Yukon has officially broken a grim record with 62 bears killed in conflicts with humans this year. That breaks the previous record of 61 animals killed in human-bear conflicts set in 2012, Environment Yukon says.
The figure stood at 62 as of Sept. 28, although the department cannot confirm that number until the season ends, likely in November, said Environment Yukon spokesperson Roxanne Stasyszyn.
The department needs staff out in the field to handle human-animal interactions and hunting season, not behind a computer crunching numbers, she said.
“I can confirm that the number has collectively exceeded the previous record,” she said. “We have more (bears killed) than what we have on record for previous seasons.”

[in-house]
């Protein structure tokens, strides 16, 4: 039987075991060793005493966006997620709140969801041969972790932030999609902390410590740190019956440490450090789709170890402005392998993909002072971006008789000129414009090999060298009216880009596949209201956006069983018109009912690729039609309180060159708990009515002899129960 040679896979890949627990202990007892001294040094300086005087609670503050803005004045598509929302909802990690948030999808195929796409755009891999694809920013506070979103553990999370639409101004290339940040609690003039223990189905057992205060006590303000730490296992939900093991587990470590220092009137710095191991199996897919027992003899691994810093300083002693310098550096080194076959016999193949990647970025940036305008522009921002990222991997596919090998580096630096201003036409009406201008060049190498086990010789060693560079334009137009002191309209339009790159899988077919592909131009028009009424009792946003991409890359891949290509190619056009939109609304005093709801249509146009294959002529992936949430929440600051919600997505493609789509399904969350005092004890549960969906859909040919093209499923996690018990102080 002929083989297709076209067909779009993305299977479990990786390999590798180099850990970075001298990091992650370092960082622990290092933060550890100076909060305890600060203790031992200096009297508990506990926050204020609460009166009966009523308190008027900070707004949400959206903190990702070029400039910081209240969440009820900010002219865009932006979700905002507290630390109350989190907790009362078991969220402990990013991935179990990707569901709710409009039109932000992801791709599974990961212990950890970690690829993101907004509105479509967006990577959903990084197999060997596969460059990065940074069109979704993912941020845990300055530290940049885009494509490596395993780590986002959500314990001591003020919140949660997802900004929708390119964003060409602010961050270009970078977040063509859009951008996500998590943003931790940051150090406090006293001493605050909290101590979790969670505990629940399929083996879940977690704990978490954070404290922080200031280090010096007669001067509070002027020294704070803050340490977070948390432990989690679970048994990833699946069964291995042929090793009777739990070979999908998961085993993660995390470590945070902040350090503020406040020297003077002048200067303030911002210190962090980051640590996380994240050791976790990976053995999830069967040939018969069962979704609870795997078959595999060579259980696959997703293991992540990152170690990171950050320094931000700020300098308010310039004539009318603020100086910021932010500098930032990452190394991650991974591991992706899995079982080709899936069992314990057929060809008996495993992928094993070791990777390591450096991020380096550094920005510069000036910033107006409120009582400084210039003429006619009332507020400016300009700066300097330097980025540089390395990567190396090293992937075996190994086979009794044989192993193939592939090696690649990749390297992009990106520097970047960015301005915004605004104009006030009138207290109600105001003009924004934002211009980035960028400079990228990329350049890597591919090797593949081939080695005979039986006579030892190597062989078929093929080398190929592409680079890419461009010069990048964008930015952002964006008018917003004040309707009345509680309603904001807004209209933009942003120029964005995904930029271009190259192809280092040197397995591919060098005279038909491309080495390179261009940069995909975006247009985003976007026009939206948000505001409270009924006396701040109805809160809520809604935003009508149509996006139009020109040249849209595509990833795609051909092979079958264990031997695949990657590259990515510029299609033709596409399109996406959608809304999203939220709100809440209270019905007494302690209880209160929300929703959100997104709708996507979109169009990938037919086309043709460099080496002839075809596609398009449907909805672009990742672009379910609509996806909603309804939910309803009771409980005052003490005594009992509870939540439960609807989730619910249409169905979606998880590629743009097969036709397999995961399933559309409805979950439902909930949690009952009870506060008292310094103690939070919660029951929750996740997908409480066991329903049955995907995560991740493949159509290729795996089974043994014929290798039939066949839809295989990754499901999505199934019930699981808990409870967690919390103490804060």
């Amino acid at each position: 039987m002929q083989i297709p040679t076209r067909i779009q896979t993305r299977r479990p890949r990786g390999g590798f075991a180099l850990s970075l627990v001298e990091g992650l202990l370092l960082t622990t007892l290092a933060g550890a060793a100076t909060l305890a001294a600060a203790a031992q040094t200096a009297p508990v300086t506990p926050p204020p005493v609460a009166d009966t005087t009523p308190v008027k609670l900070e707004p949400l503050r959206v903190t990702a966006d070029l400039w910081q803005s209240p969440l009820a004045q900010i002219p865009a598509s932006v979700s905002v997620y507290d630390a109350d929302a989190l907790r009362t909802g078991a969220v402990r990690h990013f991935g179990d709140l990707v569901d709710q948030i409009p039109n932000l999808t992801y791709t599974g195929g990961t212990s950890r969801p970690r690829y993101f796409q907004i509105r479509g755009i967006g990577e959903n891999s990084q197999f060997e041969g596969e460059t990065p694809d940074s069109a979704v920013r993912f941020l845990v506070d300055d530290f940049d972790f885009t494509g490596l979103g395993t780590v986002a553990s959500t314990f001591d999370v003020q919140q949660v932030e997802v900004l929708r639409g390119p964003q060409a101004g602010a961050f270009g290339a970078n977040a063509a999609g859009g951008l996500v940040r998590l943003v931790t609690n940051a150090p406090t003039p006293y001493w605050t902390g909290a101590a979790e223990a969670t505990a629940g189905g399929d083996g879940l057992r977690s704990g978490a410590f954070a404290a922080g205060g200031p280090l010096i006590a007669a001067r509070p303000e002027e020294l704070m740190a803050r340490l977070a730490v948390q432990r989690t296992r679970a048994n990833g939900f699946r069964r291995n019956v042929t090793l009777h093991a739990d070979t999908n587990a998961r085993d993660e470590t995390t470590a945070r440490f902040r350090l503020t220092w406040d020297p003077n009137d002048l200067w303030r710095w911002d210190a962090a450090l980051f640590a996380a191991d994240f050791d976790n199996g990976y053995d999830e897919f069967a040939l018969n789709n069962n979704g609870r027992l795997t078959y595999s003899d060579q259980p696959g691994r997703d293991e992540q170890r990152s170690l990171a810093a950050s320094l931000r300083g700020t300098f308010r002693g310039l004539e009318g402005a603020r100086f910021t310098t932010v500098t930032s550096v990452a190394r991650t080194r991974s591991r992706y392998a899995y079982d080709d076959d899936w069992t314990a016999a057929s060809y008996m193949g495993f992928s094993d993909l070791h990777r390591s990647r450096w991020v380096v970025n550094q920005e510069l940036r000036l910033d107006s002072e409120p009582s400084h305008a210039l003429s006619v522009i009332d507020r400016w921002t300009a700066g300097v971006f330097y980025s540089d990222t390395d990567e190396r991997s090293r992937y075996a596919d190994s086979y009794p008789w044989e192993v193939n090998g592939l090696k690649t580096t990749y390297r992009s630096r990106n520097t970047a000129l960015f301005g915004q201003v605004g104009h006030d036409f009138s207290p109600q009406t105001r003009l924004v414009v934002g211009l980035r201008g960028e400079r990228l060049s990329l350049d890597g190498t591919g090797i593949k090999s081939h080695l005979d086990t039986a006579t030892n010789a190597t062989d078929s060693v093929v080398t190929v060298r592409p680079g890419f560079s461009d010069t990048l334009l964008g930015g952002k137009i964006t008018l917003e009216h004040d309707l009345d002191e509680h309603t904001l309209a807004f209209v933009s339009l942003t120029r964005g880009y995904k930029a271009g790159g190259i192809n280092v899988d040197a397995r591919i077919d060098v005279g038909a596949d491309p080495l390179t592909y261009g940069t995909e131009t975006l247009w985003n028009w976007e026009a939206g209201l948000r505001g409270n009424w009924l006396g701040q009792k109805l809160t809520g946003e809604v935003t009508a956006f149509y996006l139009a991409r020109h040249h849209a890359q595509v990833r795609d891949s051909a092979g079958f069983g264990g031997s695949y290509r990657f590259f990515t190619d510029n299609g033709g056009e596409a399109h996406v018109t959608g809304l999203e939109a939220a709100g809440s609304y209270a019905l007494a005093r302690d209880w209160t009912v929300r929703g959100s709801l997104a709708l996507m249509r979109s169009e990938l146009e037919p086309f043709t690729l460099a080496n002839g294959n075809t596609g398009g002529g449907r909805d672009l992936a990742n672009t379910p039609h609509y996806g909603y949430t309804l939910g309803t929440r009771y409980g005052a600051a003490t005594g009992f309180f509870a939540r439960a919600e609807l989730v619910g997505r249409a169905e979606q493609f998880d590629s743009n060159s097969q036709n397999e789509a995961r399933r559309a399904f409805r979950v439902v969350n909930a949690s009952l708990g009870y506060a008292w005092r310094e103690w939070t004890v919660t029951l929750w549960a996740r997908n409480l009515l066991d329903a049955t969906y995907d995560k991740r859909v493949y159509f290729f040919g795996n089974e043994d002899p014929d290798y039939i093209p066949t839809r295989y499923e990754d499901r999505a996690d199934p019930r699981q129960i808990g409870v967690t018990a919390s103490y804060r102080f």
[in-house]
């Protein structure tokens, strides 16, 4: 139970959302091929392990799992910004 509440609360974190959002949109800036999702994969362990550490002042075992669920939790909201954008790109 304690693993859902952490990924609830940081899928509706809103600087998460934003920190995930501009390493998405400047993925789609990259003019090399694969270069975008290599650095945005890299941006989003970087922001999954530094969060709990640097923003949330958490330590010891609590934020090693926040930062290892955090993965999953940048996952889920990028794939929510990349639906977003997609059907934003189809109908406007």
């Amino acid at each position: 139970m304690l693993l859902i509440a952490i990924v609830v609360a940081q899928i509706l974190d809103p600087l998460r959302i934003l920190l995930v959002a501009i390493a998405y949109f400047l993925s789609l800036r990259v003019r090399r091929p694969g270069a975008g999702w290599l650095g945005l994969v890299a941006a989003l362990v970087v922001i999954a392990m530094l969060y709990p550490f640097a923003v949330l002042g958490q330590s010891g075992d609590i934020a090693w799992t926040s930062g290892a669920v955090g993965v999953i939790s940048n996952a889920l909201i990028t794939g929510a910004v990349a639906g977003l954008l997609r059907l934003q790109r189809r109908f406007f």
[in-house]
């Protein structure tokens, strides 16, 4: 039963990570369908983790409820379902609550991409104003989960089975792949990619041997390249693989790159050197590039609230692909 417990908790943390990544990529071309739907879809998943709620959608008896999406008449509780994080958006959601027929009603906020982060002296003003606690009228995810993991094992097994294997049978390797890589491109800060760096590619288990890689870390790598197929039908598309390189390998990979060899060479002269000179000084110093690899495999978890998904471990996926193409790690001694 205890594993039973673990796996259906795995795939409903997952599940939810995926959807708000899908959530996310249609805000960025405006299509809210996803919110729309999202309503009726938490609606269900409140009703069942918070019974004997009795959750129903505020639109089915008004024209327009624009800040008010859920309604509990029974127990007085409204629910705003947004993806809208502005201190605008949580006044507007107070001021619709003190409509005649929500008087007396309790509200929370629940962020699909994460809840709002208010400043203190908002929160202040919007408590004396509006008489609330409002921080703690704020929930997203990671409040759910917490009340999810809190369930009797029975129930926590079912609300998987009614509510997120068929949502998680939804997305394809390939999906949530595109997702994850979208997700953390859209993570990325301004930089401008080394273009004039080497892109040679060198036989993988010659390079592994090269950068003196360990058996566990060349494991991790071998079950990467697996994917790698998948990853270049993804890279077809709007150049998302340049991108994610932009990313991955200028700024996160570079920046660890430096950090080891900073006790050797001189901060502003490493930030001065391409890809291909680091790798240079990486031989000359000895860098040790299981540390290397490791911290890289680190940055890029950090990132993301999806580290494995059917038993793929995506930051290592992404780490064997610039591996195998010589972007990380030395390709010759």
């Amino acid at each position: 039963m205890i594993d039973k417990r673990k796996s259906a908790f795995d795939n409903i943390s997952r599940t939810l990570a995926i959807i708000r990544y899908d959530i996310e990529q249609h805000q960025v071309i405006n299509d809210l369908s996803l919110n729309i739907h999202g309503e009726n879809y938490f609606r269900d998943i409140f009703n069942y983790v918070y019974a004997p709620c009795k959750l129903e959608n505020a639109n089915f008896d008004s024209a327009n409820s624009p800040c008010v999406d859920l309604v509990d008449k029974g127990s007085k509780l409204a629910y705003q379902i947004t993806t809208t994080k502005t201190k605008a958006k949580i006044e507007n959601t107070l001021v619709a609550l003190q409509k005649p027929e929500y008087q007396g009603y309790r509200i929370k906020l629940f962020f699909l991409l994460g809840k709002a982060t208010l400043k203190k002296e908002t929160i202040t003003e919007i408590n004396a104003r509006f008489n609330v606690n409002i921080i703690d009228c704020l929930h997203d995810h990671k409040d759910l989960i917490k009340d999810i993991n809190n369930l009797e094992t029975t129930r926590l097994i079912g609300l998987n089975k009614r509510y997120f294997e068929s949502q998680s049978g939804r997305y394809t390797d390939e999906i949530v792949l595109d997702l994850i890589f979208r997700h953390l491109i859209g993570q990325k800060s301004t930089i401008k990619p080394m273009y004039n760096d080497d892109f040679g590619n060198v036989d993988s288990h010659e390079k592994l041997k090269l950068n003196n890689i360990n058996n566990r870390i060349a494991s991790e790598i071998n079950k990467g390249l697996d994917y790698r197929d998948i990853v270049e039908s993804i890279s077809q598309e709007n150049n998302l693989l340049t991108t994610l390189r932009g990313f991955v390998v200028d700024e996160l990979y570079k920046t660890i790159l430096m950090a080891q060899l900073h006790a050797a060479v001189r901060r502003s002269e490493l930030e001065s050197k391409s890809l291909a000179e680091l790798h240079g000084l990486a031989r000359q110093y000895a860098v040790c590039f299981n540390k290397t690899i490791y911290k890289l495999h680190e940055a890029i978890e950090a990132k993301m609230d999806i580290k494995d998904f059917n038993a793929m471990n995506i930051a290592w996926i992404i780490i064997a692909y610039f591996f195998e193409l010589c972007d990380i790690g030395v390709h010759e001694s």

It has been an extremely busy season for conservation officers, who have been stretched thin trying to deal with the ongoing problems between bears and humans.
“Last year’s bear season was minimal,” Stasyszyn said. “Nothing like what we’ve seen this year.”
A bear was seen in town along the Yukon River Sept. 26, prompting police armed with rifles to search for what they believed to be a potentially dangerous animal. Conservation officers were able to shoo the animal back into the forest without harming it.
Stasyszyn said it is possible the number of bears killed in these conflicts will continue to rise, as it “is not uncommon to see bear activity into November.”
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